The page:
The eighth meeting of states parties (8MSP) of the 1997 Anti-Personnel Mine Ban Treaty met last week on the shores of the Dead Sea in the Hashemite Kingdom of Jordan - a beautiful, bleak place.
A decade ago, when the Mine Ban Treaty was agreed in Oslo, Jody Williams (then coordinator of the International Campaign to Ban Landmines (ICBL) and 1997 Nobel Prize Laureate with the ICBL) wrote that the agreement was an example of the "the new diplomacy" - one founded upon common humanitarian concerns, rather than traditional national security pre-occupations.
Others were sceptical. But the Mine Ban Treaty has been extremely successful. Today it has 156 states parties (Palau announced its accession during 8MSP) and has retained a remarkable and vigorous focus on implementation.
Testament to its success is that, although remaining outside the treaty, countries like China, India and Pakistan send observers, and China even speaks now and then. The United States (which didn't attend) fumes from time to time that the Mine Ban Treaty is "absolutist" (presumably because it completely prohibits anti-personnel mines). But the US also insists that it shares the Convention's humanitarian aims, and remains a major donor to many of the same mine action activities. Most importantly, while lacking accession from countries such as these, the Mine Ban Treaty regime has, in just a decade, been remarkably successful in creating and powerfully reinforcing international stigma against a weapon that previously was the bane of civilians in many parts of the world.
Mine Ban Treaty state parties and NGOs like to portray the Mine Ban Treaty as a good news story. And it is. The Mine Ban Treaty regime is not without its problems though, and there are significant challenges ahead.
One spring threatening to pop out of the Mine Ban Treaty sofa at 8MSP were Turkey's concerns about interactions between NGOs like the Geneva Call with armed non-state groups to persuade them to stop using mines: basically Turkey fears this legitimizes these violent actors. This matter was, at least for now, managed in the Dead Sea Progress report, but the issue will probably rear its head again next year.
The European Commission and some others promoted the need for "mainstreaming" of mine action funding - that is, the mixing of dedicated national and regional organization budgets for mine action into general humanitarian or developmental budgets, as the EC has done. This was criticized in particular by South Africa, which argued that there is potential for such approaches to violate Article 6.2 of the Treaty. South Africa said it doesn't buy into the thinking that mainstreaming is necessarily better: the point is to ensure mined land is cleared, and people are helped. Mainstreaming could lead to a reduction of resources for mine action.
The ICBL and International Committee of the Red Cross (ICRC) continued their very active roles in helping states to implement the treaty, including by drawing necessary attention to practical challenges. For example, there are growing concerns that several states will miss treaty deadlines, like for clearance and stockpile destruction. And the ICBL suggested the Mine Ban Treaty consider moving toward some agreement on "mines other than anti-personnel mines" (MOTAPM) - the CCW had attempted to tackle MOTAPM again this year but agreement was (again) thwarted by Russia and others.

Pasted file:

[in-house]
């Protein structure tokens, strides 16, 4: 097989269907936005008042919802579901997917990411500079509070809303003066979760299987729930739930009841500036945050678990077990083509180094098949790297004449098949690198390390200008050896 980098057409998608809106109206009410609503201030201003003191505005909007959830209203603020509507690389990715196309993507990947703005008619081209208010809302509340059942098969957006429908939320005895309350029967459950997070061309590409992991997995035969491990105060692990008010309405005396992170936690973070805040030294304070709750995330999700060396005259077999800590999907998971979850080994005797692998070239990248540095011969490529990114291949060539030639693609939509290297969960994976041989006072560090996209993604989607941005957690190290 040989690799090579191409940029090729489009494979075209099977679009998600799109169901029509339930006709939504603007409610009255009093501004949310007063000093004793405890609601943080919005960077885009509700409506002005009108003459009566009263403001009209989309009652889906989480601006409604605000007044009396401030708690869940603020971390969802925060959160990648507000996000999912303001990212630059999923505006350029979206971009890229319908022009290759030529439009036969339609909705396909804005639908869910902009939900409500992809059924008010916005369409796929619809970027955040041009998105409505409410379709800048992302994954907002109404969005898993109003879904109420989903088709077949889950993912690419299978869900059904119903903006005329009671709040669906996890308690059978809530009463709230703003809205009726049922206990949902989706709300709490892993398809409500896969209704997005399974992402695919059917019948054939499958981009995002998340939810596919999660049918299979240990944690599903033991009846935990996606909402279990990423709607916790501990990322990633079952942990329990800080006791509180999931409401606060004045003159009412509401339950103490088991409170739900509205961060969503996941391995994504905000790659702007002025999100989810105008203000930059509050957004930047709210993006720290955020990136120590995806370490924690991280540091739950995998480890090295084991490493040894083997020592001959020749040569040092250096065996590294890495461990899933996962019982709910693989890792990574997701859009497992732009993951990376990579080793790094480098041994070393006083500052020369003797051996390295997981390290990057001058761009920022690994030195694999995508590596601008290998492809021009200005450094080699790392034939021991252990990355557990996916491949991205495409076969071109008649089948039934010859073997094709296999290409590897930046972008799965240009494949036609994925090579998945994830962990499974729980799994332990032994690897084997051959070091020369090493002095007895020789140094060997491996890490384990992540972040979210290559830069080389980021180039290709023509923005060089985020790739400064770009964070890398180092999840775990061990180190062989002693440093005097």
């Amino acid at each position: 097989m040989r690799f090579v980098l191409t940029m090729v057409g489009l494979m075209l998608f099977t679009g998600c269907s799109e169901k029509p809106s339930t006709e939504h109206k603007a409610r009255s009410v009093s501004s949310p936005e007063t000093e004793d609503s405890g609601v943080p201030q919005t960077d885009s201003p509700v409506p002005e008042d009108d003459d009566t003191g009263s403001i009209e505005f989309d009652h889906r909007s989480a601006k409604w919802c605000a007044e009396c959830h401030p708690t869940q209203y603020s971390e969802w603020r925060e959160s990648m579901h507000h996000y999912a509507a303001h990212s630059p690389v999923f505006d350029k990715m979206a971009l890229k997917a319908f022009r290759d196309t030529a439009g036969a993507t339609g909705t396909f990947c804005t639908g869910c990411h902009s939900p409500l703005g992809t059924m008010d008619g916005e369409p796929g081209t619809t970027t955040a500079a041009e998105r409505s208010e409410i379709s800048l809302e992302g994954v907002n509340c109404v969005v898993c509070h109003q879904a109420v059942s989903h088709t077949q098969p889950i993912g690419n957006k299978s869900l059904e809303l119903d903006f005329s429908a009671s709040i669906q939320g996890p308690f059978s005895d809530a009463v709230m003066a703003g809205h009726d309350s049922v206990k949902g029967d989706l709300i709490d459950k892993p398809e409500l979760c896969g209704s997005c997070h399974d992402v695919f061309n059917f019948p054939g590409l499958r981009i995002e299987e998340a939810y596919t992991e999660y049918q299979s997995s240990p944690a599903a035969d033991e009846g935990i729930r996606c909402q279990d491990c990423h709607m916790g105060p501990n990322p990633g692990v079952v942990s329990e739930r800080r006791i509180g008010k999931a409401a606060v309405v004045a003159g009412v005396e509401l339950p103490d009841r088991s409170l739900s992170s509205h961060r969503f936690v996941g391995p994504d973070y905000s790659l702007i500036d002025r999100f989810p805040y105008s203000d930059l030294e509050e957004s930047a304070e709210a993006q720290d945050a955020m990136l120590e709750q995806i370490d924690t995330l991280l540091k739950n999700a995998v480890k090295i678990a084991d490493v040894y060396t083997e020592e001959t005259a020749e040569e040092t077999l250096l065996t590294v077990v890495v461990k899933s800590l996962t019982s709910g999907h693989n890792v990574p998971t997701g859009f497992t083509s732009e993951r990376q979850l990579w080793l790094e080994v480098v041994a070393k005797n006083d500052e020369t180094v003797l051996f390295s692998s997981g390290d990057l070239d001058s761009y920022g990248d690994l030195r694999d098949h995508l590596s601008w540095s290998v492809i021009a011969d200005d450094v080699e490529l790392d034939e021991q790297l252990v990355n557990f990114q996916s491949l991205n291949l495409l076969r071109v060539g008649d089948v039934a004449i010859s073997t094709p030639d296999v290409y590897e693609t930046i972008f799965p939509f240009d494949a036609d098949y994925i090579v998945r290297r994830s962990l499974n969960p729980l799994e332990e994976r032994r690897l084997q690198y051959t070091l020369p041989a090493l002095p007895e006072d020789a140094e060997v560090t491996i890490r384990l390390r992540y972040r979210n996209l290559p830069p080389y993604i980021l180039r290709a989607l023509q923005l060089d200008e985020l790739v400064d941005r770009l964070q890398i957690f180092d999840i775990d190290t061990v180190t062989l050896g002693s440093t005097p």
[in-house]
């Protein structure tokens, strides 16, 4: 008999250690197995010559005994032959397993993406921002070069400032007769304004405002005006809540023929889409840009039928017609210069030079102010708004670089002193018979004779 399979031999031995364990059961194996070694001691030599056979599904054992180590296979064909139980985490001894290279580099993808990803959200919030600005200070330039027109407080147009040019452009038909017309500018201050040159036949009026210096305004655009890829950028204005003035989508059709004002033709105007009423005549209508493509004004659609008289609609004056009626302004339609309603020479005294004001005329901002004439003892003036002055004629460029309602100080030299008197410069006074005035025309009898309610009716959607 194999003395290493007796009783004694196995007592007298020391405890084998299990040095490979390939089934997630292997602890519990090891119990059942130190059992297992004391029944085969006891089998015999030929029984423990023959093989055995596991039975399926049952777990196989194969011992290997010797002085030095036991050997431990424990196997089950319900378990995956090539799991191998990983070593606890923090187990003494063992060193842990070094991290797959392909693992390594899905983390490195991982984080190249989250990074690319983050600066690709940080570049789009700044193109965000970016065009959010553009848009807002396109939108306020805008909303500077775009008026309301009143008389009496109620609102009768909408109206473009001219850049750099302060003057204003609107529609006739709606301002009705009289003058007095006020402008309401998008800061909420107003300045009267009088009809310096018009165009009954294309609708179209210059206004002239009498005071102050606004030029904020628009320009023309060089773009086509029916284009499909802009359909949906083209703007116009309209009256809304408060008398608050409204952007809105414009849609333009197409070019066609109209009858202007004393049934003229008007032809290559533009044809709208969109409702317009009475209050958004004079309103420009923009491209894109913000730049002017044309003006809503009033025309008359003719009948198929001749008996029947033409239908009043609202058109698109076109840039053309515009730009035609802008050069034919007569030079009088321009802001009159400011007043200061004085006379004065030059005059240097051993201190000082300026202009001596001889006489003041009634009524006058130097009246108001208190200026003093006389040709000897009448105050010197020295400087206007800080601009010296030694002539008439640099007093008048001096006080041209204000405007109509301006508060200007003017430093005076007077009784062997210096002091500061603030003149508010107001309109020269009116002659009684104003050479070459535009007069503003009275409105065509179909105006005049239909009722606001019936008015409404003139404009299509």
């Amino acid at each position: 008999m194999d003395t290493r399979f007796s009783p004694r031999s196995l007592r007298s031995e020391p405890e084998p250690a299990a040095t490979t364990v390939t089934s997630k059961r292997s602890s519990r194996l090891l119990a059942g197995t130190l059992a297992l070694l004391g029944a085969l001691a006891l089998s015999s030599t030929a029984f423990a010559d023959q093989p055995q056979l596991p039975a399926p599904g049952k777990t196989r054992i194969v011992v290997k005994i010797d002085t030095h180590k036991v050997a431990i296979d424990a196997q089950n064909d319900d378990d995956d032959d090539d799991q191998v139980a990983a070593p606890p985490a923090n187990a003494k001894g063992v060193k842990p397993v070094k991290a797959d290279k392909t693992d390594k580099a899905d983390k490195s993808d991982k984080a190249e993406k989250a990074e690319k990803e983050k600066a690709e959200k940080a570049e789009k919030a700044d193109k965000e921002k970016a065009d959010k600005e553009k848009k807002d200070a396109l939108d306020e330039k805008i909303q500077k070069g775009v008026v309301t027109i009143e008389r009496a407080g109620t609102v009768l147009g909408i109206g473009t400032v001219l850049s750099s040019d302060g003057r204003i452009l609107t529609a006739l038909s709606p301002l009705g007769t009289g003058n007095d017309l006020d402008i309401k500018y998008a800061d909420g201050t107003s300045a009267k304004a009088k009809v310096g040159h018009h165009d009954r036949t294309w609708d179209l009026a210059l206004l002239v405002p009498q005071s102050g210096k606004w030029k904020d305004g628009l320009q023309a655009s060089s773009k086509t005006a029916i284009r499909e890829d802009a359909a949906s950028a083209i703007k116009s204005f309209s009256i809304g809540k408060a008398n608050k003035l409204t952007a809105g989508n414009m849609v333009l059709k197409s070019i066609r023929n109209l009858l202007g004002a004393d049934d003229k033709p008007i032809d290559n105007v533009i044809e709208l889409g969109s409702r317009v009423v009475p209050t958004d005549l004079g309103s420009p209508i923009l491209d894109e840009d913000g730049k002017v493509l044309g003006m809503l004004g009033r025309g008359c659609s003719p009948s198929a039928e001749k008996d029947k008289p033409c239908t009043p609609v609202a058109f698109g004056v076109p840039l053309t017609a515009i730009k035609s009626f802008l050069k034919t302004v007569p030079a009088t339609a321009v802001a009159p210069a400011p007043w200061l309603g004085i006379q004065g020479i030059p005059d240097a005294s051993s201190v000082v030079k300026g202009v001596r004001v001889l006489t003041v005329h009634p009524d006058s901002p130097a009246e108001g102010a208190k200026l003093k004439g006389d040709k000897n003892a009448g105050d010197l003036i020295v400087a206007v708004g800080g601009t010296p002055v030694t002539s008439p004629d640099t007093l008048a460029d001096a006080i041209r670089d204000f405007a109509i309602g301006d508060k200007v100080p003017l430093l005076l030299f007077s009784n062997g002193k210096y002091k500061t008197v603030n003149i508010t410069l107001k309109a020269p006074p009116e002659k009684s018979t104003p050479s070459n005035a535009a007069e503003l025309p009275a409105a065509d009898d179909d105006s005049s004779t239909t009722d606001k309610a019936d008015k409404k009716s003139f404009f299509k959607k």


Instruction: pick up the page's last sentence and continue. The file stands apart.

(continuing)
Significantly, the ICBL also observed that there is a tendency of states to be conflict averse in confronting these types of issues. It pointed out - rightly, in my view - that this doesn't serve the longer-term interests of the Mine Ban Treaty well. This is where the Treaty as unambiguous good news story can sometimes be a bit unhelpful: in view of so many difficulties in multilateral disarmament and arms control, state representatives often seem hesitant to rock the boat when it's needed (South Africa is a laudable exception).
In other words, a bit of confrontation can be a good thing. This is something that those participating in the so-called Oslo process on cluster munitions will need to bear in mind in coming months too, as tough issues like definitions have to be tackled, which are sure to divide views.
The litmus test for any form of disarmament as humanitarian action is whether it makes a positive difference for people on the ground. Treaty universalization and mine clearance are worthy and perhaps even slightly sexy topics. But more resources need to be dedicated to assisting victims of mines and other forms of explosive remnants of war. According to Landmine Monitor, as little as one per cent of total mine action funding can be traced to victim assistance (although the actual figure is no doubt higher, as it's often not possible to separate such funding from general health and other budgets). These victims - people - will need help throughout their lives. In Jordan some were present: let's ensure states and donor organizations continue to hear their voices.
The Dead Sea Progress report should be online in the next day or two at one or more of the following links:
UN Office for Disarmament Affairs, Geneva branch.
Photo by author.